the application securities in the product have really changed the rules on security, not to view thisas a bolt on.Anybody that is familiar with the notion of a stack knows we go from hardware at the bottom toapplication at the top with all the intermediate layers. We could bolt on a security enhancementto a piece of the stack with the view that we’ll stop you coming in.Unfortunately, as you are aware, there are unscrupulous people who know their way aroundcertain bolt-ons, and have a way of inﬁltrating. From reports in the press, it’s very clear aboutwhat can happen when they do. Weve taken is a totally different approach.Make security something that is inherent within the whole process. So that once you are throughthe gatekeeper, you cant just have a lot of fun and games inside the code. Once you are in, yourenot going to get very far. Also, monitor this in real-time. Dont make this a static process, make ita dynamic process, so that you can dynamically see vulnerabilities and react to those in real-time.So, it would be the software is saying that its going to stop this, and stop us from having aproblem. Theres a big investment for us in this whole notion of security.Gardner: The security cuts across these products. You’ve talked about an application portfoliomanagement product. What else is coming out here in April?Hybrid deliveryEvans: Well, obviously, this whole notion of hybrid delivery with the cloud, and looking atdifferent models to deliver things. People are coming to us and saying that they have someproductivity applications that maybe they shouldnt be running in an extremely expensiveenvironment. We see a lot of people who run an app on a mainframe. We ask why, and the userresponds because they always have. Maybe its time that it didn’t.If youre short of cash and trying to be innovative, why would you want to spend a whole truckof cash on something that you dont need to. Go and spend it on something you should.We need to help people understand how they can migrate their productivity up. MicrosoftExchange is a good example. Big productivity -- messaging is a productivity. Yes, it helps peopledo what they do every day.If Im running Exchange, I can move this to a private cloud environment, still within my ﬁrewall.The biggest challenge everybody faces is . how do you provision for it? How much infrastructuredo I need to give people the response they are looking for?Now, everyone runs out of processing power and everyone runs out of storage. I do every day,especially storage. But, the point is how to separate environments that can smooth those peaksand troughs. We believe exchange services for private cloud is the way to do that.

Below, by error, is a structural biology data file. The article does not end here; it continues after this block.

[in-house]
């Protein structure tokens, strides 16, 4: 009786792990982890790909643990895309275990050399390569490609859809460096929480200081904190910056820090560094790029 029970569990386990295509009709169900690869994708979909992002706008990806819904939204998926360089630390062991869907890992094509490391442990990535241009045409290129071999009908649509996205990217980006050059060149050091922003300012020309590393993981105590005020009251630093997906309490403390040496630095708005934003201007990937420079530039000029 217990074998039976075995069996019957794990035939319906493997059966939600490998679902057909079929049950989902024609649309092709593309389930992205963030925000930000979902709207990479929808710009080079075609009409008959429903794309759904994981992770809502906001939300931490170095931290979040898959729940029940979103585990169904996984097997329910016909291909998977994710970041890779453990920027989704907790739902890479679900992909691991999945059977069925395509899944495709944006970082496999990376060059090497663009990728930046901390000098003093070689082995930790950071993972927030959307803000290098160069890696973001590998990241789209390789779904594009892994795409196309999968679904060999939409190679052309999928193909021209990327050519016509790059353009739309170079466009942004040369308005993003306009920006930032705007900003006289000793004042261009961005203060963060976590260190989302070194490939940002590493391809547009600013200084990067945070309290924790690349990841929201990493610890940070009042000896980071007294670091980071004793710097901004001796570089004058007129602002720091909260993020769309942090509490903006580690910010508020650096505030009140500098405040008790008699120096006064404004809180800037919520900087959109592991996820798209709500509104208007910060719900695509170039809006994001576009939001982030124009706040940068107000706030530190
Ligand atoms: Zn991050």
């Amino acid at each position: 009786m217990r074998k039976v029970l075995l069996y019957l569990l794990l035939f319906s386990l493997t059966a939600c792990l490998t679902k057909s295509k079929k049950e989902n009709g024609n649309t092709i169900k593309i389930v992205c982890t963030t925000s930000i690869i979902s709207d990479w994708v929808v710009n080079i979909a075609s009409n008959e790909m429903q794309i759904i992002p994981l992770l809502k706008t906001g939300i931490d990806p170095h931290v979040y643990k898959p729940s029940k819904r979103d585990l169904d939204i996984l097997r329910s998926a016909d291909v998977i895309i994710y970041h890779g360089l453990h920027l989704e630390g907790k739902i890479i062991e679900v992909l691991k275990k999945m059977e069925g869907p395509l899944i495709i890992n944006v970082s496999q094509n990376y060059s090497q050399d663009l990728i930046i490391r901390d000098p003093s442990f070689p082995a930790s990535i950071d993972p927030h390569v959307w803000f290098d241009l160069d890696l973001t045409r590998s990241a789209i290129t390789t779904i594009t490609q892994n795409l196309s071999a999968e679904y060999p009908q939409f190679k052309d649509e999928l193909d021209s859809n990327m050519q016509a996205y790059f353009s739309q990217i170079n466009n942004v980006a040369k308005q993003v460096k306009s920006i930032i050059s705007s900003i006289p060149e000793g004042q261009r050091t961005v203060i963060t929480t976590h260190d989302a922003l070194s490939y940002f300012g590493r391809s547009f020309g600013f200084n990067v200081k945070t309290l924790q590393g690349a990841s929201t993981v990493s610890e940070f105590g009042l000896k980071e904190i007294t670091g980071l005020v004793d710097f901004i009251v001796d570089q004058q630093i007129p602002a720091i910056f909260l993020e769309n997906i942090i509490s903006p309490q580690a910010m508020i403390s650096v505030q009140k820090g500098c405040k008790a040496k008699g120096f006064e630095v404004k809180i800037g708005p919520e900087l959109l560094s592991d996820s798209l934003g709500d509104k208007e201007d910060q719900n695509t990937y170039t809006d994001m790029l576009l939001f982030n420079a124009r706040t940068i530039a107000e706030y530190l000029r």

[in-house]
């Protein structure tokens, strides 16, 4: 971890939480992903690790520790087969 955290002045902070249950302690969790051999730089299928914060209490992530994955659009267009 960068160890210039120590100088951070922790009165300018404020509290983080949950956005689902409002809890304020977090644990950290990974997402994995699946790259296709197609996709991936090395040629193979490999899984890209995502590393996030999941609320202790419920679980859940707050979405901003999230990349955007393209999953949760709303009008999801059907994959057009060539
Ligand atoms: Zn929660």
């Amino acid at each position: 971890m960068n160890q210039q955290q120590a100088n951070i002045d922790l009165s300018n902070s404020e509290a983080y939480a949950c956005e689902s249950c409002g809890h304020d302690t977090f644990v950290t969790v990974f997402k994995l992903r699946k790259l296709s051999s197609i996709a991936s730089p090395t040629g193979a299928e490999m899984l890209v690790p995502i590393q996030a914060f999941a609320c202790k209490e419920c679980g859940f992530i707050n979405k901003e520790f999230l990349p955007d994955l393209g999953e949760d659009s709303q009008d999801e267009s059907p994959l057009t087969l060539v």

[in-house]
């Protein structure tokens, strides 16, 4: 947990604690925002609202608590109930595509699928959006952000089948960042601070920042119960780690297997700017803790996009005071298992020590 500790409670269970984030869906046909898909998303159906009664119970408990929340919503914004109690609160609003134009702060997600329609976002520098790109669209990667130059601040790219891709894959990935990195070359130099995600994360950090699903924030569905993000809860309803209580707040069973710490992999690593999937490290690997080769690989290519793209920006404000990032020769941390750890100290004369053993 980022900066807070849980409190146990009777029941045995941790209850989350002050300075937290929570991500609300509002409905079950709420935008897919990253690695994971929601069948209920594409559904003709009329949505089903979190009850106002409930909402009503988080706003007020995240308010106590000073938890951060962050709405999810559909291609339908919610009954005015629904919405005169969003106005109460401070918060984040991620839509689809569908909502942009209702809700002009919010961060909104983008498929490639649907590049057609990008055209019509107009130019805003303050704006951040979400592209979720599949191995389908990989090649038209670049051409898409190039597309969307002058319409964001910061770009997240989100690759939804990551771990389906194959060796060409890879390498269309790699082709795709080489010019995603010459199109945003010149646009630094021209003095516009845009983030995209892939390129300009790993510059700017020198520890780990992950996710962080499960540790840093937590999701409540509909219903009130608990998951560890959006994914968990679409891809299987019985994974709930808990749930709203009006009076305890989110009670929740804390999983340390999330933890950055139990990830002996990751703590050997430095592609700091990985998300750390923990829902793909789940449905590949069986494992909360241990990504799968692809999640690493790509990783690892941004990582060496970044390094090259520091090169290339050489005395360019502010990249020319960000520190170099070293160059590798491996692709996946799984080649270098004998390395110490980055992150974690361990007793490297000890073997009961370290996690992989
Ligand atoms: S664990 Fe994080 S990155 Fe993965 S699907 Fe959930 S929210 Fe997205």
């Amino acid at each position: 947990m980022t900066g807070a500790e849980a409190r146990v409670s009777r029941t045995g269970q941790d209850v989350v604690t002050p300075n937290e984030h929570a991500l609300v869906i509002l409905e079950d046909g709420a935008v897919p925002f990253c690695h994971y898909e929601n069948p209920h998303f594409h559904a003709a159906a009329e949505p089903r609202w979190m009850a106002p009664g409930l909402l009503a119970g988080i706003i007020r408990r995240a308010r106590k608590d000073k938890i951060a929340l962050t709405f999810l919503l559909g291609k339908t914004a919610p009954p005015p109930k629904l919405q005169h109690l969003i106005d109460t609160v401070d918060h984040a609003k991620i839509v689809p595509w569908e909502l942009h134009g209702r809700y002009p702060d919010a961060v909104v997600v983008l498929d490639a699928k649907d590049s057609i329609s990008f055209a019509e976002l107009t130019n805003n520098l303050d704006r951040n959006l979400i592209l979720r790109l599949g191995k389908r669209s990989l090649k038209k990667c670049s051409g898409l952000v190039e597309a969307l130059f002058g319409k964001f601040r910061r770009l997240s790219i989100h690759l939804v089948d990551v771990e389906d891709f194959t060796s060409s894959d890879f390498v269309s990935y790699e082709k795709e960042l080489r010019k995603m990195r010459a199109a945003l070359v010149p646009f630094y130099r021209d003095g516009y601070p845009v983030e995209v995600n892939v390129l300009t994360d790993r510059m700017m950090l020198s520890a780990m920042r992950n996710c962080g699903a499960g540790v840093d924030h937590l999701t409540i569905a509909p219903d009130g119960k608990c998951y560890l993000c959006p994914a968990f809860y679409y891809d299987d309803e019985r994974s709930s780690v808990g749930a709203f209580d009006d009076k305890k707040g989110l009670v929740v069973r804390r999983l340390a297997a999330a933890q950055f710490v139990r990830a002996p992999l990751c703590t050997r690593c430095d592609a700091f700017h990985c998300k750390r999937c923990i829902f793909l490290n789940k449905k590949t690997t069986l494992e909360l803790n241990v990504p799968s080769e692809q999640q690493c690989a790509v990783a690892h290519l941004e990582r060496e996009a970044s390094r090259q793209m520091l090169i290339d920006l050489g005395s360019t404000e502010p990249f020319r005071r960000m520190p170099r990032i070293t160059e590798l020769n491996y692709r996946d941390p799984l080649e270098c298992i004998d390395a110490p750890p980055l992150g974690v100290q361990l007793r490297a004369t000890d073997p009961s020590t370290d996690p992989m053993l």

The ﬂip side is that people that are using the Microsoft Dynamics customer relationshipmanagement (CRM) package. Maybe they don’t want to be in the CRM business. They want tobuild relationships with customers, want to understand who they are andwhat they are. Maybe they don’t want to be in the whole provisioning business.So, what were offering is what we call Enterprise Cloud Services for Microsoft Dynamics CRM,which says we will put this on our service. The customer just buys a service through the net andpays per usage. If they don’t use it, they don’t pay.Were going to see a lot more of that style of hybrid delivery where you pay per use. What Iwant, I use, and I pay for. What I don’t want, I put it back. I don’t have to take any responsibilityfor infrastructure and storage and all the stuff that goes with it. I want to give that responsibilityto someone else and get on with my core business.Gardner: Let me make sure I understand. Youre talking about Microsoft Exchange, emailcollaboration, personal information manager (PIM). These are very important and aren’t goingaway, but the way in which you utilize your resources might shift. I think you are saying its asoftware-as-a-service (SaaS) model, but not necessarily, purely a SaaS model. It’s kind of sharedservices -- consume as you need and then pay as you consume.SaaS modelEvans: It’s a SaaS model and other options. There was a model once where everyone was onpremises. Then, the whole notion of outsourcing came in, and people looked at that and felt itwas pretty good. So, they went to outsourcing.We believe that this whole notion will be called "hybrid delivery." It will be a mixture of all ofthem -- on premises, off premised, people running services inside their ﬁrewall as private clouds.It’s actually a public provision service where it will be provisioned for them outside their ﬁrewalland then they buy what they want.Also, one of the components of the announcement we are bringing out is what we call CloudService Automation, which were extremely proud of. This is really for the people who want toget a cloud service up and running, want to do it fast, and don’t want to have to spend the nexttwo years playing computer scientist. They want to get up, running, provisioned, and out there.It just shows the pace of this market. We brought version one of this product out in January. InApril, were bringing out the next version with a signiﬁcant level of enhancement aroundprovisioning and manageability, and 4000 scripts embedded. So, people can just assemble things.Back to the question you asked me earlier about the way the apps are going, this is reallyassembling procedures where the customer wants to do and can through a drag-and-dropenvironment. Some people view that as nearly impossible.